Dave Wilkerson, the pastor of Times Square Church in New York City, has spoken out once again concerning God's impending judgment upon this country.

He has called on Americans to stock food and water in preparation for "an earth-shattering calamity" that will cause even the most godliest among us to tremble. Once again, as he has done several times before, he tells of visions he has experienced in which he has seen New York City burning, as well as other major cities across the United States.

Many have called or written to ask what I think of Wilkerson's alarming warning.

First, let me say that I have the highest respect for Dave Wilkerson. His track record over the years of service in the Lord's Kingdom has shown beyond doubt that he is a man mightily anointed by God's Spirit. The accomplishments of his amazing ministry in New York City are beyond human capability.

And although he is a Pentecostal, he has spent a good portion of his ministry speaking out against the emotional excesses and doctrinal errors of both the Pentecostal and Charismatic Movements.

I personally began supporting Dave Wilkerson's ministry in 1974 and have continued to do so to this day, for 35 years, by sending him a donation each month. It is the only ministry I have supported that long. After the 9/11 attacks, our ministry raised over $30,000 for emergency relief, and we sent all the money to Dave Wilkerson's church.

For years Wilkerson was the darling of the Pentecostal Movement because of the fame that came his way through his remarkable book, The Cross and the Switchblade — the story of how God worked through him to convert one of the violent gang leaders of New York City.

But in 1974, many Pentecostals and Charismatics washed their hands of him because he published a hard-hitting book called The Vision in which he condemned the sins of America, called the nation to repentance, and warned of God's coming judgment if we failed to repent. He was immediately condemned as a "doom and gloom" prophet. Those church leaders who were seeking pillow-prophets with only a positive message decided to pull Wilkerson's books from their church book stores. And the non-Pentecostal and non-Charismatic community wrote him off as some sort of nut case.

Since that time his distracters have harped over and over on two points: 1) His visions concerning America's destruction have not come true, and 2) There is no need for prophetic words apart from the Bible.

My first response to these criticisms is to point out that seldom ever did the prophecies of biblical prophets come true in their lifetimes. For example, many of the prophecies of Isaiah, such as those pertaining to Babylon, did not come true until 150 years after his death. Some were fulfilled 700 years later during the lifetime of Jesus. And most are still waiting for fulfillment 2,700 years later and will not be fulfilled until Jesus returns.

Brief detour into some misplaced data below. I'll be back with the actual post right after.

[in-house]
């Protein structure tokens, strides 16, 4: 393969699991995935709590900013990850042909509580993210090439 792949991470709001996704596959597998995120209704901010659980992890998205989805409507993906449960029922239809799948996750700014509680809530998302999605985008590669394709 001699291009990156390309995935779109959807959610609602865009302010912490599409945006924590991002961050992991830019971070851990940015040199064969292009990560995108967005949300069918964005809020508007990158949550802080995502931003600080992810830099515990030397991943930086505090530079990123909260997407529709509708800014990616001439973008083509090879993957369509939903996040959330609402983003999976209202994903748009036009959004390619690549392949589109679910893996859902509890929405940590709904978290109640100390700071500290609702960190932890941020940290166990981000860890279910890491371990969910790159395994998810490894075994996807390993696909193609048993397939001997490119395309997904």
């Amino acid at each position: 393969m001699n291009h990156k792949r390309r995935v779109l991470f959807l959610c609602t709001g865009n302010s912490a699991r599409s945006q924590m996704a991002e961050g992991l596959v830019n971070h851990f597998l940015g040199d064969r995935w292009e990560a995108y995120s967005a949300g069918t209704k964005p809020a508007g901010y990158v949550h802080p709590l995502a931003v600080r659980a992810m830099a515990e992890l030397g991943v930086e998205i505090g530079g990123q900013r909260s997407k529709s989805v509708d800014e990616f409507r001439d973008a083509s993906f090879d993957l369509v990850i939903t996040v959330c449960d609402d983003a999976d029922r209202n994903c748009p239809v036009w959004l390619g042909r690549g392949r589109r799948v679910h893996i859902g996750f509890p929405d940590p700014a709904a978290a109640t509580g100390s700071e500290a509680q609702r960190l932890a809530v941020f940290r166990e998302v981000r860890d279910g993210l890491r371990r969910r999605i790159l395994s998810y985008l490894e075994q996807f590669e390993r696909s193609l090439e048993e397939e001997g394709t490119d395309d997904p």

My second point is that the Bible teaches that God never pours out His wrath on a nation without warning, and He warns in two ways — through prophetic voices and remedial judgments.

I believe Dave Wilkerson is God's Jeremiah to the United States, and I believe we should pay close attention to his warnings. Wilkerson believes that our nation has reached the critical point where God has decided — because of our continuing stubborn rebellion — to deliver us from judgment to destruction.

The Bible says that in the end times God will give visions to many people, both male and female, young and old (Joel 2:28-29). All such visions must be tested against the Word. The visions God has given to Dave Wilkerson showing our major cities burning, with civil rioting in the streets, do not violate any biblical principle. In fact, such destruction and rioting could be the product of any of the end time scenarios I have outlined for America in my book, America the Beautiful? The United States in Bible Prophecy.

I think Wilkerson's warnings are biblically sound. I think we should heed his warnings to prepare for the worst, and I believe we should respond to his call to pray as we have never prayed before for our nation and our leaders.

We need to pray also for our churches. We are living on the threshold of the Tribulation. Jesus is at the very gates of Heaven waiting for His Father's command to return. The signs of the times are shouting from the heavens that our time is short. Yet, the average church is totally oblivious to the fact that we are living on borrowed time. Rather than preaching repentance, the preaching is focused on feel-good themes in response to the desire of people to have their ears tickled.